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Six shades of greenwashing


There is general agreement that greater availability of responsible investments is a good thing. According to data from Morningstar, by the end of 2018 UK investors had 31 more ‘socially conscious’ ETFs and 16 more socially conscious open-ended funds available to them. In both the institutional world and the retail space, investors and their advisers feel that a widening product set goes hand in hand with greater adoption, as funds that compete strongly on performance as well as tick certain values-based boxes come to market. It is also becoming easier – albeit still not easy enough – to populate an asset allocation framework with decent responsible investment options.

But we can’t assume that all new funds are high quality. How many are underpinned by robust, well thought-out and supported ESG and/or impact screening and measuring processes? Even where fund managers are well-intentioned and try to do everything right, they may be relying on company data that is selective or inaccurate.

How do you spot a ‘greenwashing’ fund? Here are six tell-tale signs for professional investors to look out for, and asset managers to avoid:

1. What the responsible investment spokesperson says evidently has no bearing on what the fund managers do. The two parties should be communicating, with investment teams incorporating the knowledge or tools provided by the internal responsible investment specialist/team

2. The firm talks a lot about the merits of ESG integration, but only applies it to one fund and appears to have no concrete plans to roll it out more widely. If you truly believe considering ESG factors is just good investment sense, why confine it to a single product?

3. Looking under the bonnet, there are some surprising stock picks. While there is no single interpretation of what good looks like in positive and negative screening and views on this can be very subjective, a fund badged as sustainable but heavily invested in Shell and British American Tobacco may have some explaining to do

4. Stewardship efforts are limited to voting at AGMs. Effective engagement involves considerable analysis of company activities and decisions, as well as ongoing monitoring of, and interaction with, company management. This can be a daunting undertaking for a fund manager – it really requires multiple bodies in-house or the help of third-party stewardship services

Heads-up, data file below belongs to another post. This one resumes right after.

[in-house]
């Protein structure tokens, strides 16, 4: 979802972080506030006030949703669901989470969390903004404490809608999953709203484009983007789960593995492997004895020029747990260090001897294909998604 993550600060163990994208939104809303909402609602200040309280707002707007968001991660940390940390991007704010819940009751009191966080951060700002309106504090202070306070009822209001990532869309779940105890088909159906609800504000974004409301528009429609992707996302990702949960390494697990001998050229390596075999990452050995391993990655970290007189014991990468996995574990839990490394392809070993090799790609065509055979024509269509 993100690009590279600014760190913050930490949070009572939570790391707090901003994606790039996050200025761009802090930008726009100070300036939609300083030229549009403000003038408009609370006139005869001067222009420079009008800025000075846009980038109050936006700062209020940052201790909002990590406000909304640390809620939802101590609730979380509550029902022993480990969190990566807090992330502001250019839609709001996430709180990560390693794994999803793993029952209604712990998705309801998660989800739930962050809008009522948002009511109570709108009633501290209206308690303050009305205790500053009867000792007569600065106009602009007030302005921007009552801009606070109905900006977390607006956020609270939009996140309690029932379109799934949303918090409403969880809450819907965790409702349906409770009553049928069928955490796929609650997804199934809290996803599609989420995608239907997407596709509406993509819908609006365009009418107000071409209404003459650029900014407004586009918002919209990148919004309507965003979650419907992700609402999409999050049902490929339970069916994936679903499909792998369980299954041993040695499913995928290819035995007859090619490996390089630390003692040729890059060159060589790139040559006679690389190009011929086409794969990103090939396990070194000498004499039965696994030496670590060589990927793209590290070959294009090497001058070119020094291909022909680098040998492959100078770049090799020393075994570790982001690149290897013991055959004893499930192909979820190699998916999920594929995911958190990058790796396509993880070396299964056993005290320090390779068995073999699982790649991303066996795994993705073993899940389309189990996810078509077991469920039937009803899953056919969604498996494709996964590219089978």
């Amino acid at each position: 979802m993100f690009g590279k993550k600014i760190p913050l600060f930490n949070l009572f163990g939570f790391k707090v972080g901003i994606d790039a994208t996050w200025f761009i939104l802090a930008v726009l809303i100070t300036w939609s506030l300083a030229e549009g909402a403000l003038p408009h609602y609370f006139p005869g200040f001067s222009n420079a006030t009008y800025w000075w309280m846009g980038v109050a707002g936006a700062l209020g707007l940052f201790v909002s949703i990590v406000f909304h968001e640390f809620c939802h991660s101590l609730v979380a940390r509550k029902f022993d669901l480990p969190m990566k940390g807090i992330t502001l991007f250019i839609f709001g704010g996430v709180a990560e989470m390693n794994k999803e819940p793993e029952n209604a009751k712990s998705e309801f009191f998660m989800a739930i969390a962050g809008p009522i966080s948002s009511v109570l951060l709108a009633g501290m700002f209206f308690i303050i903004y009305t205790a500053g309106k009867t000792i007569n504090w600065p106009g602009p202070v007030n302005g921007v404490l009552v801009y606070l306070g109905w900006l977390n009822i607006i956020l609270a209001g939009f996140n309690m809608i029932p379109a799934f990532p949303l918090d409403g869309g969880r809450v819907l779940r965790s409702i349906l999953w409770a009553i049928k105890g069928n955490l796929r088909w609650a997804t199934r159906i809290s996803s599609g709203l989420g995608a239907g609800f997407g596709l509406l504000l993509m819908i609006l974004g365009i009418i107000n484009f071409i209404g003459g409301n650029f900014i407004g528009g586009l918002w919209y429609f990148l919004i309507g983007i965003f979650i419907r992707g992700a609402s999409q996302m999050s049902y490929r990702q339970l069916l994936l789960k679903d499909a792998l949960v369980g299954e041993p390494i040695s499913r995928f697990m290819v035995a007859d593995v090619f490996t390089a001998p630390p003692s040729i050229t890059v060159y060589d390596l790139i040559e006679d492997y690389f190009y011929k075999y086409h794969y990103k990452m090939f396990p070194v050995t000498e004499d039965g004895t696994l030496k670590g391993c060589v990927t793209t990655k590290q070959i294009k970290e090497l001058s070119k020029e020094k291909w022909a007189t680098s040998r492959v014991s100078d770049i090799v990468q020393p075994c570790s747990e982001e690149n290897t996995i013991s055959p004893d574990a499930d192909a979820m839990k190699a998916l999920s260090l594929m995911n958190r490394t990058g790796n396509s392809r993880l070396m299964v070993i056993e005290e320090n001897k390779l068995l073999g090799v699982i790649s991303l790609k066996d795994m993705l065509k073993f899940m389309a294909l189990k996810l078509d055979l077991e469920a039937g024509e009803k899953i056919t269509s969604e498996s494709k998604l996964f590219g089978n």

5. There appears to be heavy reliance on third-party ESG ratings, with limited internal qualitative analysis. A company with staggering carbon emissions can sometimes get a relatively good ESG score based on its capacity for detailed reporting and the metrics it chooses to use e.g. a ratio of emissions to earnings

6. Reporting on impact falls short under scrutiny. The UN Sustainable Development Goals provide a neat framework for funds managers aiming to achieve positive impact. Yet calculating positive and negative impact of companies’ activities and products or services is extremely complicated, especially if you consider the whole supply chain. Those who do this well often enlist the help of academics

The consequences of greenwashing should not be understated. At best, suspected greenwashing means funds are overlooked. More problematic is an ill-conceived sustainable fund attracting significant investment, only for investors to find that they are exposed to areas they were really trying to avoid. This can blow up in the face of the adviser and ultimately, the asset management house.

For our Responsible Investment Review report, we have interviewed over 60 experts, including around the topic of tools and methodologies fund managers rely on to construct ESG funds, and what investors who are keen on aligning their investment with their values of beliefs might expect. For more on benefits and downsides of different ESG research processes and to find out more about the report, please get in touch with the team by email here.

Women in responsible investing – leading the way or catching up?


It is almost 8th of March, or International Women’s Day – a time when everyone from brands to publications, NGOs and other organisations show their support for female empowerment and draw attention to the hardships still faced daily by women globally. We think talking about women’s issues at a cultural level has given rise to some fantastic initiatives, but what is often missing is more serious engagement with women in investment (and the financial services industry in general), an undertaking that has the power to make material and lasting change happen. There are two angles here, one being women’s participation in investment (and more specifically, responsible investment, whether it is ESG-screened or billed as sustainable) and the other being more women being invested in via responsible investments that get us closer to gender equality (one of the United Nation’s Sustainable Development Goals, no less). Both are growing.